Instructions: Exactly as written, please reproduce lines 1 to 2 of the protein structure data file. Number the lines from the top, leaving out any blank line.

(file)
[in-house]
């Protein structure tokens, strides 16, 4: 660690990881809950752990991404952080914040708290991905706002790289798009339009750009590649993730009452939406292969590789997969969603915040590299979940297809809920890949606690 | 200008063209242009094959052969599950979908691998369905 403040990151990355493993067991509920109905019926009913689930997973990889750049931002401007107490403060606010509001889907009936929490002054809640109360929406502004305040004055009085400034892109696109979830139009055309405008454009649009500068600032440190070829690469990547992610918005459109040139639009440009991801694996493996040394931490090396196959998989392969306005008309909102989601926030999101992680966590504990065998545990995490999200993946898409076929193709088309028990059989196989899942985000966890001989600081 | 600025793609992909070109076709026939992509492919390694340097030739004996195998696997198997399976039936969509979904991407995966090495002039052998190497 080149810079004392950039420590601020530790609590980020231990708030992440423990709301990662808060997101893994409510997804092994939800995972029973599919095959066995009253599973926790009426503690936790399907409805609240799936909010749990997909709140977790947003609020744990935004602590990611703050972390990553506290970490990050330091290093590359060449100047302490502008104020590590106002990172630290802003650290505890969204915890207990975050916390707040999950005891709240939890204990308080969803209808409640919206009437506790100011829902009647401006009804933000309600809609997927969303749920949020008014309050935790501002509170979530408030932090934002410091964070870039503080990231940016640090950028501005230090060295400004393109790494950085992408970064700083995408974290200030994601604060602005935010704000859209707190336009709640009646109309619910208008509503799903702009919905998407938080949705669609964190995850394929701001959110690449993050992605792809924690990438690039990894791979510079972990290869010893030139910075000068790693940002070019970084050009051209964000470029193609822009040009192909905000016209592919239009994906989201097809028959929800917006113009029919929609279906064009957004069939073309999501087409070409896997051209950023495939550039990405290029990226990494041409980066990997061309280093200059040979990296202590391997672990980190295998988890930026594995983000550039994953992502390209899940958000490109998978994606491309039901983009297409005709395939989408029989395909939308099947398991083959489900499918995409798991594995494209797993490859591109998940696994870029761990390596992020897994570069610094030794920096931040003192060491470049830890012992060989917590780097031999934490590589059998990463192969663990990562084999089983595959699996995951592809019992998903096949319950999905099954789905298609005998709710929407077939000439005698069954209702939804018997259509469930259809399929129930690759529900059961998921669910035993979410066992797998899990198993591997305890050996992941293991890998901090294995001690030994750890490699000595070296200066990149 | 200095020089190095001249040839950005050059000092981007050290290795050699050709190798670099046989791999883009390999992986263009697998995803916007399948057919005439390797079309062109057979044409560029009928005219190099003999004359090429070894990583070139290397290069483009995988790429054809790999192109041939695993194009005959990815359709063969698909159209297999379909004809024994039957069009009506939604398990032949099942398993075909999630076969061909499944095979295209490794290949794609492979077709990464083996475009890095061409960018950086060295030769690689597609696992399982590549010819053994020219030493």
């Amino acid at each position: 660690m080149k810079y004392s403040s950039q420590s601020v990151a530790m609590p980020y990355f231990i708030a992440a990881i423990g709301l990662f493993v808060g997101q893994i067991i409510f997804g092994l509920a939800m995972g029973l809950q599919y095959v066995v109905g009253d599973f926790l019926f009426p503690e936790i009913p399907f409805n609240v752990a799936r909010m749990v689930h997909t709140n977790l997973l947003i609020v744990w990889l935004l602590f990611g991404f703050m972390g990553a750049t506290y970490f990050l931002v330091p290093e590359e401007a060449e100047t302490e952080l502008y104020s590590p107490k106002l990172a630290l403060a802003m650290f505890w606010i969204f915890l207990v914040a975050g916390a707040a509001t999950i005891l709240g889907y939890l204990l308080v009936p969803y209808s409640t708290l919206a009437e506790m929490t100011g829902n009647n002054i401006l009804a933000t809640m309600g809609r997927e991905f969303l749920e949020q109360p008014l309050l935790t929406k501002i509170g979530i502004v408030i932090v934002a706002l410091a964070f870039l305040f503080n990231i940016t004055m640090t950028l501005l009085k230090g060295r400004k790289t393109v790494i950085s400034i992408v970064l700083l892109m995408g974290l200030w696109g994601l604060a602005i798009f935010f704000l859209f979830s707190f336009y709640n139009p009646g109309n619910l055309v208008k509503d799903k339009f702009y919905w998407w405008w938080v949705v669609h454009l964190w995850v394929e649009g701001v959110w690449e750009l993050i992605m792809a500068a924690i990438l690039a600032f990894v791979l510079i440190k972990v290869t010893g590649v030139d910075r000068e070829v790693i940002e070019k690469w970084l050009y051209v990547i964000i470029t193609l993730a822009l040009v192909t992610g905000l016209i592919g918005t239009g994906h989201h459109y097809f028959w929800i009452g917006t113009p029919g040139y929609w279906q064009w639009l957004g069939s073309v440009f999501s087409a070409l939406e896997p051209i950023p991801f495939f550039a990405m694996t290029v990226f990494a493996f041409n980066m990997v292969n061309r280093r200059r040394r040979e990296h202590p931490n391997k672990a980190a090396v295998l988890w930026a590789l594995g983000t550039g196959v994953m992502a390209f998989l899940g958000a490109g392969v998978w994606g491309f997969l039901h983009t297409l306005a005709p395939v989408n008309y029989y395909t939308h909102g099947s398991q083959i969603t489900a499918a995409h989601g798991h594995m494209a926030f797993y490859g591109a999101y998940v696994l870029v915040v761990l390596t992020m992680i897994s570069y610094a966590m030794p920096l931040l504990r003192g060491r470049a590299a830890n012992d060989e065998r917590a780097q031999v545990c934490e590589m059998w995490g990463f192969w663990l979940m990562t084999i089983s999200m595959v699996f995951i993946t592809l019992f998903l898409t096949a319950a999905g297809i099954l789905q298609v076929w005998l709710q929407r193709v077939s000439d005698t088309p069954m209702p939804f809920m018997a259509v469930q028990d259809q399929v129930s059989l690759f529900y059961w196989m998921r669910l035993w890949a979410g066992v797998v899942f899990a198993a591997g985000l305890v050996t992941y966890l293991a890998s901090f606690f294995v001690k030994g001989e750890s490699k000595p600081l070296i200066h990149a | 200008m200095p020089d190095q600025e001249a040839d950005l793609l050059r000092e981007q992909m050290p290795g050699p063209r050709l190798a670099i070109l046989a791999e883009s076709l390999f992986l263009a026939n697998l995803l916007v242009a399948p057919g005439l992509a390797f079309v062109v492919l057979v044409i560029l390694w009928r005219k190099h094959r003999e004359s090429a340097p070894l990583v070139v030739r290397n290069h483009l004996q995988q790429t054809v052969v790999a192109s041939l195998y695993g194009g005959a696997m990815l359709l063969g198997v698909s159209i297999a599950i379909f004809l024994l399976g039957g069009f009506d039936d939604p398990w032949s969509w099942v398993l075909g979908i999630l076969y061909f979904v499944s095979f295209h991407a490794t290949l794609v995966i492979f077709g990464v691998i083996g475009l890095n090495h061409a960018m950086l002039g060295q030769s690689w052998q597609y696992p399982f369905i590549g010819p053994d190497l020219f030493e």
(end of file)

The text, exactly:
[in-house]
């Protein structure tokens, strides 16, 4: 660690990881809950752990991404952080914040708290991905706002790289798009339009750009590649993730009452939406292969590789997969969603915040590299979940297809809920890949606690 | 200008063209242009094959052969599950979908691998369905 403040990151990355493993067991509920109905019926009913689930997973990889750049931002401007107490403060606010509001889907009936929490002054809640109360929406502004305040004055009085400034892109696109979830139009055309405008454009649009500068600032440190070829690469990547992610918005459109040139639009440009991801694996493996040394931490090396196959998989392969306005008309909102989601926030999101992680966590504990065998545990995490999200993946898409076929193709088309028990059989196989899942985000966890001989600081 | 600025793609992909070109076709026939992509492919390694340097030739004996195998696997198997399976039936969509979904991407995966090495002039052998190497 080149810079004392950039420590601020530790609590980020231990708030992440423990709301990662808060997101893994409510997804092994939800995972029973599919095959066995009253599973926790009426503690936790399907409805609240799936909010749990997909709140977790947003609020744990935004602590990611703050972390990553506290970490990050330091290093590359060449100047302490502008104020590590106002990172630290802003650290505890969204915890207990975050916390707040999950005891709240939890204990308080969803209808409640919206009437506790100011829902009647401006009804933000309600809609997927969303749920949020008014309050935790501002509170979530408030932090934002410091964070870039503080990231940016640090950028501005230090060295400004393109790494950085992408970064700083995408974290200030994601604060602005935010704000859209707190336009709640009646109309619910208008509503799903702009919905998407938080949705669609964190995850394929701001959110690449993050992605792809924690990438690039990894791979510079972990290869010893030139910075000068790693940002070019970084050009051209964000470029193609822009040009192909905000016209592919239009994906989201097809028959929800917006113009029919929609279906064009957004069939073309999501087409070409896997051209950023495939550039990405290029990226990494041409980066990997061309280093200059040979990296202590391997672990980190295998988890930026594995983000550039994953992502390209899940958000490109998978994606491309039901983009297409005709395939989408029989395909939308099947398991083959489900499918995409798991594995494209797993490859591109998940696994870029761990390596992020897994570069610094030794920096931040003192060491470049830890012992060989917590780097031999934490590589059998990463192969663990990562084999089983595959699996995951592809019992998903096949319950999905099954789905298609005998709710929407077939000439005698069954209702939804018997259509469930259809399929129930690759529900059961998921669910035993979410066992797998899990198993591997305890050996992941293991890998901090294995001690030994750890490699000595070296200066990149 | 200095020089190095001249040839950005050059000092981007050290290795050699050709190798670099046989791999883009390999992986263009697998995803916007399948057919005439390797079309062109057979044409560029009928005219190099003999004359090429070894990583070139290397290069483009995988790429054809790999192109041939695993194009005959990815359709063969698909159209297999379909004809024994039957069009009506939604398990032949099942398993075909999630076969061909499944095979295209490794290949794609492979077709990464083996475009890095061409960018950086060295030769690689597609696992399982590549010819053994020219030493």